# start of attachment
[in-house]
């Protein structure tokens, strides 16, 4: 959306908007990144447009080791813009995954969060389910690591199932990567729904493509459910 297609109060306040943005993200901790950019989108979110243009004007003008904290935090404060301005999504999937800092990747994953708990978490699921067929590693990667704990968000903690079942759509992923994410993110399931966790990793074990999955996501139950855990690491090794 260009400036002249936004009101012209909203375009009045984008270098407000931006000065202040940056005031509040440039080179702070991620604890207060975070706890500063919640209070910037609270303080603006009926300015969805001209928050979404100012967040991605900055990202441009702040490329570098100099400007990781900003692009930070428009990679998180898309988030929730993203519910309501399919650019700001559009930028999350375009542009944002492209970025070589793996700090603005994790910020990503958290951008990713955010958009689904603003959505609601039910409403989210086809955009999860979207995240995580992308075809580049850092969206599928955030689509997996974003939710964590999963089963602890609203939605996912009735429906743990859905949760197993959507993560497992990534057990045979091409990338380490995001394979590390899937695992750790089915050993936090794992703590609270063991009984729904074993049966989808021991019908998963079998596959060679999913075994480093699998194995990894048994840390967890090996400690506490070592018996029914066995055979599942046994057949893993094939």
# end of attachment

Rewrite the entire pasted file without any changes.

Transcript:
[in-house]
């Protein structure tokens, strides 16, 4: 959306908007990144447009080791813009995954969060389910690591199932990567729904493509459910 297609109060306040943005993200901790950019989108979110243009004007003008904290935090404060301005999504999937800092990747994953708990978490699921067929590693990667704990968000903690079942759509992923994410993110399931966790990793074990999955996501139950855990690491090794 260009400036002249936004009101012209909203375009009045984008270098407000931006000065202040940056005031509040440039080179702070991620604890207060975070706890500063919640209070910037609270303080603006009926300015969805001209928050979404100012967040991605900055990202441009702040490329570098100099400007990781900003692009930070428009990679998180898309988030929730993203519910309501399919650019700001559009930028999350375009542009944002492209970025070589793996700090603005994790910020990503958290951008990713955010958009689904603003959505609601039910409403989210086809955009999860979207995240995580992308075809580049850092969206599928955030689509997996974003939710964590999963089963602890609203939605996912009735429906743990859905949760197993959507993560497992990534057990045979091409990338380490995001394979590390899937695992750790089915050993936090794992703590609270063991009984729904074993049966989808021991019908998963079998596959060679999913075994480093699998194995990894048994840390967890090996400690506490070592018996029914066995055979599942046994057949893993094939």